2 And said unto his servants, This is John the Baptist; he is risen from

the dead; and therefore mighty works || do shew forth themselves in him.

1 Or, are wrought by him.

2. This is John the Baptist. Herod feared John. His conscience smote him for his crimes. He remembered that he had wickedly put him to death. He knew him to be a distinguished prophet; and he concluded that no other one was capable of working such miracles, and, therefore, that this must be none other than the Baptist returned to life. The alarm in his court was general, Herod's conscience suggested that this was John. Others thought that it might be the expected Elijah, or one of the old prophets. Mark vi. 15. 39 bll For Herod laid hold on John, and bound him, and put him in prison

for IIerodias' sake, his brother Philip's wife. 4 For John said unto him, It is not lawful for thee to have her. 5 And when he would have put him to death, he feared the multitude, “because they counted him as a prophet.

d Chap. xxi. 26; Luke xx. 6. 3–5. For Herod had laid hold on John, &c. See Mark vi. 17–20; Luke iii. 19, 20. This Herodias was a granddaughter of Herod the Great. She was first married to Herod Philip, by whom she had a daughter, Salome, probably the one that danced and pleased Herod. Josephus says that this marriage of Herod Antipas with Herodias took place while he was on a journey to Rome. He stopped at his brother's ; fell in love with his wife; agreed to put away his own wife, the daughter of Arteas, king of Petræa : and Herodias agreed to leave her own husband, and live with him. They were living, therefore, in adultery; and John in faithfulness, though at the risk of his life, had reproved them for their crimes. 6 But when Herod's birtlidlay was kept, the daughter of Herodias danced

+ before them, and pleased Herod.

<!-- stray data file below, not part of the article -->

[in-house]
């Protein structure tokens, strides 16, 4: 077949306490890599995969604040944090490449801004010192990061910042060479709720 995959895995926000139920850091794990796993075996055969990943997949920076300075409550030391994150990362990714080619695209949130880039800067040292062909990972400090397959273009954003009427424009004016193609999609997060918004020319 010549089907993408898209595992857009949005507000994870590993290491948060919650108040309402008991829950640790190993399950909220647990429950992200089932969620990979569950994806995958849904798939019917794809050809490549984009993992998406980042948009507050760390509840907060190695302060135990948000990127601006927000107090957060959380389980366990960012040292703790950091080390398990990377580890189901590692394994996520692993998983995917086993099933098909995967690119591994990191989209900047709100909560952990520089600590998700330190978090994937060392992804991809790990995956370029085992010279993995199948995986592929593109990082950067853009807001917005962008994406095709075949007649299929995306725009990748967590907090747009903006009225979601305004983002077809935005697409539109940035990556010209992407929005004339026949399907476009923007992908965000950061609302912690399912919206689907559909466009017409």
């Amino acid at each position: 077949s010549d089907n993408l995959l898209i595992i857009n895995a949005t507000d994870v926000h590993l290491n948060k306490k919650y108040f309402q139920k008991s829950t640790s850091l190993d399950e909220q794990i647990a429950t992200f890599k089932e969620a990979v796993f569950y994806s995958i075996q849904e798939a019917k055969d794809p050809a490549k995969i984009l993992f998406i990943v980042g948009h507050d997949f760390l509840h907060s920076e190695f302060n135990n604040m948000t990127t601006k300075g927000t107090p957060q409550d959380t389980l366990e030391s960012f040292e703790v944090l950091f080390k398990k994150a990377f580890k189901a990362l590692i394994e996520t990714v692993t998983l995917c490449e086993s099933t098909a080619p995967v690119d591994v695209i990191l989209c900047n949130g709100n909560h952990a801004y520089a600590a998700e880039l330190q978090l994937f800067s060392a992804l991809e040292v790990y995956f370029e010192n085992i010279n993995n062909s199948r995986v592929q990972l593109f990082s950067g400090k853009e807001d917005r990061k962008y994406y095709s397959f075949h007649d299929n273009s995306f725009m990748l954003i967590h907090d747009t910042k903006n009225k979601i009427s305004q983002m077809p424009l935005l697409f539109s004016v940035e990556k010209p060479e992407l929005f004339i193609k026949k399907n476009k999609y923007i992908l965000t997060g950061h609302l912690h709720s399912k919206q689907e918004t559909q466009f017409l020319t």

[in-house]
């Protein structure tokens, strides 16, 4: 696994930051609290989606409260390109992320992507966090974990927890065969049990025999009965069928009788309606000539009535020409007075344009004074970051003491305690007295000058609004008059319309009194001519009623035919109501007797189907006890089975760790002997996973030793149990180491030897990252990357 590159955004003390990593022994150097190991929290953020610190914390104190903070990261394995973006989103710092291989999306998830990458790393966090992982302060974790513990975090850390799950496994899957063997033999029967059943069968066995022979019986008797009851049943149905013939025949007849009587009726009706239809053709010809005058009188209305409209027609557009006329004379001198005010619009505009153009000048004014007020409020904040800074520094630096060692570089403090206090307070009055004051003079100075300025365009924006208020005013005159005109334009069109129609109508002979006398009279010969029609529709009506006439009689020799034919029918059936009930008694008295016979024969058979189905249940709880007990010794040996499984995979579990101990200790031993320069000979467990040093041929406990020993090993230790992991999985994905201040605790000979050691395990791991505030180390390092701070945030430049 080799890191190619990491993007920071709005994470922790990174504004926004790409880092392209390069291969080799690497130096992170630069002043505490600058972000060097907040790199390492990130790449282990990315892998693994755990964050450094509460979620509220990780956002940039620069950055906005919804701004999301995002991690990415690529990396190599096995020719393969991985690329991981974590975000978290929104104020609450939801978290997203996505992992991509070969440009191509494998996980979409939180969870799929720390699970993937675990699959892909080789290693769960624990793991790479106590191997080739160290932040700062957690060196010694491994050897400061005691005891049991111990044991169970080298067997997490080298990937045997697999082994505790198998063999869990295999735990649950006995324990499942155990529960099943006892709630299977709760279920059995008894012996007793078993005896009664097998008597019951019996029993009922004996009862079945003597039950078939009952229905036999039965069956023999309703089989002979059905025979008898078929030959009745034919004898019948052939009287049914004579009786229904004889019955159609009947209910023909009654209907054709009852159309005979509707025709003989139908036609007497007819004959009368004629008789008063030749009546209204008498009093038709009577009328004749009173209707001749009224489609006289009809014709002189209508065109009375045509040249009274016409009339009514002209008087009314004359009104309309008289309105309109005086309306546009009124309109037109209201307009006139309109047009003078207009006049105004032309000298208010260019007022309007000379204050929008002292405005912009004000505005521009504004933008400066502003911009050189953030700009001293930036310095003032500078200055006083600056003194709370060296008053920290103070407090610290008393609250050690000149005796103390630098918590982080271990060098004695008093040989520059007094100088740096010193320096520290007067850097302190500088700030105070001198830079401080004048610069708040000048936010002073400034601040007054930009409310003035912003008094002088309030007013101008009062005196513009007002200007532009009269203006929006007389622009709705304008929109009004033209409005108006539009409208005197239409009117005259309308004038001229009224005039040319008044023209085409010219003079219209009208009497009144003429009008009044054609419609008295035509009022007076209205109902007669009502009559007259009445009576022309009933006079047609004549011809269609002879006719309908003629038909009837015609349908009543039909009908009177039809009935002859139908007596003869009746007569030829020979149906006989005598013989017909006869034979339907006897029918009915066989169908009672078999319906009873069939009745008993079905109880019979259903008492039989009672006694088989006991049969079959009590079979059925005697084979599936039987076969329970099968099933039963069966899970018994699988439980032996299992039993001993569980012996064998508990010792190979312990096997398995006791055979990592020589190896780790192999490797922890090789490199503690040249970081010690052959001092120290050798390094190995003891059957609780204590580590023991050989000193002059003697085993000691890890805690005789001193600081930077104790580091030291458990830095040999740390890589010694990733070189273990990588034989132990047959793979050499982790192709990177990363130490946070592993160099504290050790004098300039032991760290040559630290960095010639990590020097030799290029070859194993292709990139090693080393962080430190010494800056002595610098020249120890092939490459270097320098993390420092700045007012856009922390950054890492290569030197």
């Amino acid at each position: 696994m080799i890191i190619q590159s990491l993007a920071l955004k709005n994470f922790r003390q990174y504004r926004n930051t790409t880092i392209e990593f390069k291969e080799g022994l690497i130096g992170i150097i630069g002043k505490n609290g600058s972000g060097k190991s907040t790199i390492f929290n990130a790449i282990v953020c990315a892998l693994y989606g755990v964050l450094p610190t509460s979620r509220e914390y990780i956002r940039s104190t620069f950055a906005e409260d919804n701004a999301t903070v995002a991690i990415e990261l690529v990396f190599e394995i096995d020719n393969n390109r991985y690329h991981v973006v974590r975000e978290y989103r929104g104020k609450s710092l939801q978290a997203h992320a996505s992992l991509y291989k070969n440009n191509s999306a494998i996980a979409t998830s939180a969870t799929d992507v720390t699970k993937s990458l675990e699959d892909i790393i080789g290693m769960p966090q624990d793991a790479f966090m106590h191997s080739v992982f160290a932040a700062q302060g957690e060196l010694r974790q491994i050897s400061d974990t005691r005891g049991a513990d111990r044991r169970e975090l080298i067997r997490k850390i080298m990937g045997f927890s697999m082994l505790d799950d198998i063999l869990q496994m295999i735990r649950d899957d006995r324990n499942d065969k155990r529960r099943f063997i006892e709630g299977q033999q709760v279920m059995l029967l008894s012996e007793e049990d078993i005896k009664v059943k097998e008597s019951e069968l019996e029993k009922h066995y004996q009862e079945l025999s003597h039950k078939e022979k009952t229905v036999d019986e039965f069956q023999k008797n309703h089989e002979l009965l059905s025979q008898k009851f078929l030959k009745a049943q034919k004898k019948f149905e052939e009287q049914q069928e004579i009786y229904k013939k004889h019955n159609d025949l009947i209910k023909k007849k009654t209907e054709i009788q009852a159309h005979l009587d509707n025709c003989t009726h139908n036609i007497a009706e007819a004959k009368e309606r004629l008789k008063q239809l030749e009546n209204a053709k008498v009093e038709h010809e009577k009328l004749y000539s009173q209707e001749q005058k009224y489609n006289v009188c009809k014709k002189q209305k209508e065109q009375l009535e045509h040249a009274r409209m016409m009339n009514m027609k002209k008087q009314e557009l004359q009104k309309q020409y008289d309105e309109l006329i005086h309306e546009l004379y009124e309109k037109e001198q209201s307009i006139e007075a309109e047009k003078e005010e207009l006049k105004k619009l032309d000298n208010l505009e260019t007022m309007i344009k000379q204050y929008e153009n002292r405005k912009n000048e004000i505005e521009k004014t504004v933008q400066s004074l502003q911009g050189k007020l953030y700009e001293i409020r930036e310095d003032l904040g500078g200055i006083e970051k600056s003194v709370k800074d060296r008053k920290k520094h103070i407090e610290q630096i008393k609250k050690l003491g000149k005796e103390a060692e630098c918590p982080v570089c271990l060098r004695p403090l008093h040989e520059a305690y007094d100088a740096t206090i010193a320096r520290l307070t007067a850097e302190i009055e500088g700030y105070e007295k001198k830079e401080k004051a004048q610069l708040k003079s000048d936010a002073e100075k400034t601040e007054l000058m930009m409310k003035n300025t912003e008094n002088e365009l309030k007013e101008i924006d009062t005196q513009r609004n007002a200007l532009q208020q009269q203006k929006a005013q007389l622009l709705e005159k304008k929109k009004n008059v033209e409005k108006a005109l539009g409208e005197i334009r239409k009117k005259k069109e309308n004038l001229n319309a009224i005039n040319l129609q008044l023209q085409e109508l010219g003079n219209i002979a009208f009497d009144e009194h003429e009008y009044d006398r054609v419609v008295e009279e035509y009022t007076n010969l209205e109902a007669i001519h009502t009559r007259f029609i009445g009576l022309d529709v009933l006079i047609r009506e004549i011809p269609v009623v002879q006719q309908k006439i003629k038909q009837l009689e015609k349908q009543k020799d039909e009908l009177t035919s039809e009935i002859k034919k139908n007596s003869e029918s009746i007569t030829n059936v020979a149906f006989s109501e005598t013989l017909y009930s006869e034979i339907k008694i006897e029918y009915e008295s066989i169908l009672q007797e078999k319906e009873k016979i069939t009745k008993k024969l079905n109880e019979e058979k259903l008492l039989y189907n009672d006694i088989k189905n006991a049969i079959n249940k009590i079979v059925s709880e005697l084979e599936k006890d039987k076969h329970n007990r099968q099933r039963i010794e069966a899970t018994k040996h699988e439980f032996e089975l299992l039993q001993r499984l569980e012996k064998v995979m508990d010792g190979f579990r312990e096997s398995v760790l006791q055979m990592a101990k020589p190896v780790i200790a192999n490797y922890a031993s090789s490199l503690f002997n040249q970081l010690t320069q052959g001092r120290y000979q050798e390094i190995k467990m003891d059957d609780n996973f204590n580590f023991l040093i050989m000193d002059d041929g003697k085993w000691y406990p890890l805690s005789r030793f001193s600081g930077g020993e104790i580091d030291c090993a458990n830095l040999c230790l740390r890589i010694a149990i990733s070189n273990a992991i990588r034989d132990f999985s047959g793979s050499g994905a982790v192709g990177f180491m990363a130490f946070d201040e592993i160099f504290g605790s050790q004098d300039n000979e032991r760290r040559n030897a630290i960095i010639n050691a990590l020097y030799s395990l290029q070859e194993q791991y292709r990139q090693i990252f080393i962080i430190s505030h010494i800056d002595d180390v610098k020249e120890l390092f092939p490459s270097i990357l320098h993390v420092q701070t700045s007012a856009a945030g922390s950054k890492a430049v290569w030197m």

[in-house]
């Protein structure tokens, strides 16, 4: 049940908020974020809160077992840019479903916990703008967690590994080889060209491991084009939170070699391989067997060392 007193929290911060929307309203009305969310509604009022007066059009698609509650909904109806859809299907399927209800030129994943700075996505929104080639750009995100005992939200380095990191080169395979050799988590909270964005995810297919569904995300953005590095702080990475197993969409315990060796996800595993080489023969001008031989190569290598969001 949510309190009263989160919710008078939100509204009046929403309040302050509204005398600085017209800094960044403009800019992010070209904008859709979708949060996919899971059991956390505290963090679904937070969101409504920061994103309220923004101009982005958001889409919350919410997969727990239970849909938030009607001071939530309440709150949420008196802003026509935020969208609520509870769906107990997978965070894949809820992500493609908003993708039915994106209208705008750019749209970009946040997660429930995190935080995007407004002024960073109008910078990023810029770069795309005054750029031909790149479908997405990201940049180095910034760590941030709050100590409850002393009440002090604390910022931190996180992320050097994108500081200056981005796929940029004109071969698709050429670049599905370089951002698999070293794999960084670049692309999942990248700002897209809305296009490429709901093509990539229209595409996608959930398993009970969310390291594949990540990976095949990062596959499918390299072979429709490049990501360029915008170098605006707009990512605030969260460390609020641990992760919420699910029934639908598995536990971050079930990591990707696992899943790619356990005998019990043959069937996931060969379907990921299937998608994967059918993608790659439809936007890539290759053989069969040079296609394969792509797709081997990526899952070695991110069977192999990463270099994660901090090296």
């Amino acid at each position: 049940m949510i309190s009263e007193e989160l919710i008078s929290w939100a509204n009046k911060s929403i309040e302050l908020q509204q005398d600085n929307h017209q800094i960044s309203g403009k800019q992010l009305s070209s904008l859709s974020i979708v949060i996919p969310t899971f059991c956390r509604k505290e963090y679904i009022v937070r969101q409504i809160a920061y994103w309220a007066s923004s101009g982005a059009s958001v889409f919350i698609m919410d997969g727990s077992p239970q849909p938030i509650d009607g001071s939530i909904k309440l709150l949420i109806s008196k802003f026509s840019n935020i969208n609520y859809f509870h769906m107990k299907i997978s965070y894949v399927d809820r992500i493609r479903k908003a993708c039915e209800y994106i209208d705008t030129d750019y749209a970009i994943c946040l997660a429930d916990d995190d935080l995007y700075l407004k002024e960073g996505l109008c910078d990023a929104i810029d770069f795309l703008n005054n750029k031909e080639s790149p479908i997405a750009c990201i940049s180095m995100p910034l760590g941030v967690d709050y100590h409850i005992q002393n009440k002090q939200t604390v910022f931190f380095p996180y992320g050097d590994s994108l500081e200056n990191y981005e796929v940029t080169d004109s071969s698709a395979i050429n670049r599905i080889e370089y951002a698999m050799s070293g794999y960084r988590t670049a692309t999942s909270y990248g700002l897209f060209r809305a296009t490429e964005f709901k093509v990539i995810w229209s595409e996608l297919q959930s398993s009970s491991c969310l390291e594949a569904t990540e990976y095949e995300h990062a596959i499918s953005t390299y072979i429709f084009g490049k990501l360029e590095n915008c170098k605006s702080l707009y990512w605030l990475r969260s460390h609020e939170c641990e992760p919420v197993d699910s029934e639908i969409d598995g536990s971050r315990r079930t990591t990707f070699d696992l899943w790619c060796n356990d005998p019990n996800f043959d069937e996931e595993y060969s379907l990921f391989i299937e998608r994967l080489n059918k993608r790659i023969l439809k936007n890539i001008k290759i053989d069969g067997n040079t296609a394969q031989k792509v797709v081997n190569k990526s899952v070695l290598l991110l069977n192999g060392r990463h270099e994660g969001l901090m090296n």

b Mark vi. 17: Luke iii. 19, 20.

IA. D. 30.

c Lev. xviii. 16, xx. 21.

| Gr. in the midst.

6. But when Herod's birthday was come. Kings were accustomed to observe the day of their birth with much pomp, and commonly also by giving a feast to their principal nobility. Mark adds, that this birthday was kept by making a supper to his “lords, high captains, and chief estates in Galilee.” That is to the chief men in office. 1 The daughter of Herodias. That is, Salome, her daughter by her former husband. 7 Whereupon he promised with an oath to give her whatsoever she would ask.

7. He promised with an oath. This was a wicked oath. To please a wanton girl, the monarch called the eternal God to witness his willingness to give her half of his kingdom. It seems also that he was willing to shed the holiest blood it contained. An oath like this it was not lawful to make, and it should have been broken. 8 And she, being before instructed of her mother, said, Give me here John

Baptist's head in a charger. 8. Being before instructed of her mother. Not before she danced, but afterwards; and before she made the request of Herod. See Mark vi. 24. The only appearance of what was right in the whole transaction, was her honouring her mother, by consulting her; and in this she only intended to accomplish the purposes of wickedness more effectually: į In a charger. The original word means a large platter. We should have supposed that she would have been struck with abhorrence at such a direction. But she seems to have been gratified. John, by his faithfulness, had offended the whole family; and here was a good opportunity for a wicked mother and dissolute child to gratify their resentment. It was customary for princes to require the heads of persons ordered for execution to be brought to them. For this there were two reasons : 1. To gratify their resentment. 2. To ascertain the fact that the sentence had been executed. 9 And the king was sorry: nevertheless for the oath's sake, and them which

sat with him at meat, he commanded it to be given her.